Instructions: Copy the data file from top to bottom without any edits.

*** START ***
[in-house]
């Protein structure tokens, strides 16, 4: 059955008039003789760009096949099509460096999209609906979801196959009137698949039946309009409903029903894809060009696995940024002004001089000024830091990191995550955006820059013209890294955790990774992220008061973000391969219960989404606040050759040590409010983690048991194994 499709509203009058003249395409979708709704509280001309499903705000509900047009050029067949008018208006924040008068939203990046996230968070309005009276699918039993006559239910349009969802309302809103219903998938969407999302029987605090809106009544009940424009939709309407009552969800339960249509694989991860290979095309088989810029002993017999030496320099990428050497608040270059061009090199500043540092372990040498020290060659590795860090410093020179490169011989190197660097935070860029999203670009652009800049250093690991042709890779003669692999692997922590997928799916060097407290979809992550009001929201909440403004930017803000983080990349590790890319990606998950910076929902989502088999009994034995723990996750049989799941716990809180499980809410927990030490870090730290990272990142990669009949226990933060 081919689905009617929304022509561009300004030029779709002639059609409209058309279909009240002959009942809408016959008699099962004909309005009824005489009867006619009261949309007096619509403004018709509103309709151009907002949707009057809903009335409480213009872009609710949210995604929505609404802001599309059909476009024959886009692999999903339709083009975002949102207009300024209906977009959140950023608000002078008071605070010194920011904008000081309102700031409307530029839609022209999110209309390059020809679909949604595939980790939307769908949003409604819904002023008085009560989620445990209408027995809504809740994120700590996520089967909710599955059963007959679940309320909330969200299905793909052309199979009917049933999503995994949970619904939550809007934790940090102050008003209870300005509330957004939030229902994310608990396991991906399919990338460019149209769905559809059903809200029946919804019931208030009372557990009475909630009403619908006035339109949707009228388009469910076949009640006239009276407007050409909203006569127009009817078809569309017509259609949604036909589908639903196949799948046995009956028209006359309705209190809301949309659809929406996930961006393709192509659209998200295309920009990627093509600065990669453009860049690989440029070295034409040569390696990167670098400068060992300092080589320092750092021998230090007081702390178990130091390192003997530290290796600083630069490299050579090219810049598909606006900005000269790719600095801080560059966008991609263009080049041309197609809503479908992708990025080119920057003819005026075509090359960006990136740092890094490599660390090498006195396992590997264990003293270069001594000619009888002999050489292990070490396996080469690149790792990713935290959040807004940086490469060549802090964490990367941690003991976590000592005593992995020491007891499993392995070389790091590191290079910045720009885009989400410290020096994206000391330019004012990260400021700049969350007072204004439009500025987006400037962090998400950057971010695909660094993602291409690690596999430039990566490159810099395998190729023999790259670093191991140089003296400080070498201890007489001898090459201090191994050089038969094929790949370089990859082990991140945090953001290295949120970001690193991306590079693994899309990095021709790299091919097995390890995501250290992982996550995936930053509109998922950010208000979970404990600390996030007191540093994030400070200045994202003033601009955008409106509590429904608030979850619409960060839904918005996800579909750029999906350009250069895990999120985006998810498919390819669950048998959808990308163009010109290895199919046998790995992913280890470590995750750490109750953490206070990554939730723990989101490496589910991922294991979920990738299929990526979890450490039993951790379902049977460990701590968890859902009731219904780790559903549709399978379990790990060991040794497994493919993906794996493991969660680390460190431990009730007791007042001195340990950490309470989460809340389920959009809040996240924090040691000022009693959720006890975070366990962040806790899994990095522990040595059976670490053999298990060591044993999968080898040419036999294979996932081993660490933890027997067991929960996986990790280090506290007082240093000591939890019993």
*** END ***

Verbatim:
[in-house]
């Protein structure tokens, strides 16, 4: 059955008039003789760009096949099509460096999209609906979801196959009137698949039946309009409903029903894809060009696995940024002004001089000024830091990191995550955006820059013209890294955790990774992220008061973000391969219960989404606040050759040590409010983690048991194994 499709509203009058003249395409979708709704509280001309499903705000509900047009050029067949008018208006924040008068939203990046996230968070309005009276699918039993006559239910349009969802309302809103219903998938969407999302029987605090809106009544009940424009939709309407009552969800339960249509694989991860290979095309088989810029002993017999030496320099990428050497608040270059061009090199500043540092372990040498020290060659590795860090410093020179490169011989190197660097935070860029999203670009652009800049250093690991042709890779003669692999692997922590997928799916060097407290979809992550009001929201909440403004930017803000983080990349590790890319990606998950910076929902989502088999009994034995723990996750049989799941716990809180499980809410927990030490870090730290990272990142990669009949226990933060 081919689905009617929304022509561009300004030029779709002639059609409209058309279909009240002959009942809408016959008699099962004909309005009824005489009867006619009261949309007096619509403004018709509103309709151009907002949707009057809903009335409480213009872009609710949210995604929505609404802001599309059909476009024959886009692999999903339709083009975002949102207009300024209906977009959140950023608000002078008071605070010194920011904008000081309102700031409307530029839609022209999110209309390059020809679909949604595939980790939307769908949003409604819904002023008085009560989620445990209408027995809504809740994120700590996520089967909710599955059963007959679940309320909330969200299905793909052309199979009917049933999503995994949970619904939550809007934790940090102050008003209870300005509330957004939030229902994310608990396991991906399919990338460019149209769905559809059903809200029946919804019931208030009372557990009475909630009403619908006035339109949707009228388009469910076949009640006239009276407007050409909203006569127009009817078809569309017509259609949604036909589908639903196949799948046995009956028209006359309705209190809301949309659809929406996930961006393709192509659209998200295309920009990627093509600065990669453009860049690989440029070295034409040569390696990167670098400068060992300092080589320092750092021998230090007081702390178990130091390192003997530290290796600083630069490299050579090219810049598909606006900005000269790719600095801080560059966008991609263009080049041309197609809503479908992708990025080119920057003819005026075509090359960006990136740092890094490599660390090498006195396992590997264990003293270069001594000619009888002999050489292990070490396996080469690149790792990713935290959040807004940086490469060549802090964490990367941690003991976590000592005593992995020491007891499993392995070389790091590191290079910045720009885009989400410290020096994206000391330019004012990260400021700049969350007072204004439009500025987006400037962090998400950057971010695909660094993602291409690690596999430039990566490159810099395998190729023999790259670093191991140089003296400080070498201890007489001898090459201090191994050089038969094929790949370089990859082990991140945090953001290295949120970001690193991306590079693994899309990095021709790299091919097995390890995501250290992982996550995936930053509109998922950010208000979970404990600390996030007191540093994030400070200045994202003033601009955008409106509590429904608030979850619409960060839904918005996800579909750029999906350009250069895990999120985006998810498919390819669950048998959808990308163009010109290895199919046998790995992913280890470590995750750490109750953490206070990554939730723990989101490496589910991922294991979920990738299929990526979890450490039993951790379902049977460990701590968890859902009731219904780790559903549709399978379990790990060991040794497994493919993906794996493991969660680390460190431990009730007791007042001195340990950490309470989460809340389920959009809040996240924090040691000022009693959720006890975070366990962040806790899994990095522990040595059976670490053999298990060591044993999968080898040419036999294979996932081993660490933890027997067991929960996986990790280090506290007082240093000591939890019993």